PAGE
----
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What are candlestick chart patterns?

Technical Indicators
12 Jun, 2024
9 mins read

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One of the important pillars of trading is understanding the concepts of technical analysis, which involves interpreting price movements. A crucial tool in this process is candlestick patterns, which help in understanding trends and recognising suitable entry and exit points for an optimum portfolio. Here are the basics of candlestick patterns and how they are an important tool for traders in shaping their trading portfolios. 

What are Candlestick Charts?

Candlestick patterns or candlestick charts are financial charts used to understand the price movements of an asset over a specific period. Candlestick charts originated in Japan more than 300 years ago and have become integral to technical analysis. They are highly favoured by traders for their visual clarity and ability to convey complex information with ease. Each candlestick displays the key price points of the asset within the selected time frame. This format helps traders worldwide to identify market trends, potential reversals, and trading opportunities by analysing patterns and formations in the candlesticks.

Candlestick Components

As mentioned above, each candle reflects the key data points of the selected timeframe for analysis. A typical candlestick consists of four data points for any particular period which could be 1 day, 1 week, 1 month or even as short as a second. The data points that are depicted on a candlestick chart are:

  • The opening price of the particular period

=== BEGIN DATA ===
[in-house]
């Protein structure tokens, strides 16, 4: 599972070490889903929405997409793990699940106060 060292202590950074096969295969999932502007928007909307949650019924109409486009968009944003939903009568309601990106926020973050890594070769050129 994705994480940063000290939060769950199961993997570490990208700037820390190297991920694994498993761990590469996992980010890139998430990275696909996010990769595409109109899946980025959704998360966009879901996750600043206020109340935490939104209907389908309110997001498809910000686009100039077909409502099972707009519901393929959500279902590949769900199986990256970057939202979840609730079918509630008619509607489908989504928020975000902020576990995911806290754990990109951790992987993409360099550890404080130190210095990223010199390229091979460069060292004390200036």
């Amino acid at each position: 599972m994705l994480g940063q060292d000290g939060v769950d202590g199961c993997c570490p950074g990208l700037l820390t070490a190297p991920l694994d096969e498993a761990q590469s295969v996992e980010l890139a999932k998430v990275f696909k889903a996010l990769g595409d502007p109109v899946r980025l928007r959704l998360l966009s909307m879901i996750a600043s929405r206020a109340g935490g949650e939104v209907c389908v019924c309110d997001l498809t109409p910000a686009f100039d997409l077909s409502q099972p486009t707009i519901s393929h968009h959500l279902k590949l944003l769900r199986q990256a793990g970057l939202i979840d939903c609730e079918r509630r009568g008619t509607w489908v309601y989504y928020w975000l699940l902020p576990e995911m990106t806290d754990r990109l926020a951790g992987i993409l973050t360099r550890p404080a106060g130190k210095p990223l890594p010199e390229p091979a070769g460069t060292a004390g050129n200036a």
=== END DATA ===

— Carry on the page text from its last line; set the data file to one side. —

• Closing price of the particular period

  • Highest price point of the period, and 

  • The lowest price point of the corresponding period. 

Furthermore, a candlestick consists of three main parts representing vital market insights.

  • Body - It indicates the range between opening and closing prices.

  • Upper Wick (Shadow) - It represents the highest price reached during the period.

  • Lower Wick (Shadow) - It shows the lowest price within the period.

How to Analyse Candlestick Charts?

The process of analysing candlestick charts includes observing all their components. Here is a brief analysis of candlestick components and what they represent. 

Body of the Candle

It represents the opening and closing prices during the specified period, allowing traders to quickly see the stock's price range over that time. The body length can be long or short, reflecting the intensity of buying or selling pressure. The colour of the body indicates whether the stock price is rising (green) or falling (red). A series of red candles suggests a bearish trend, while a series of green candles suggests a bullish trend.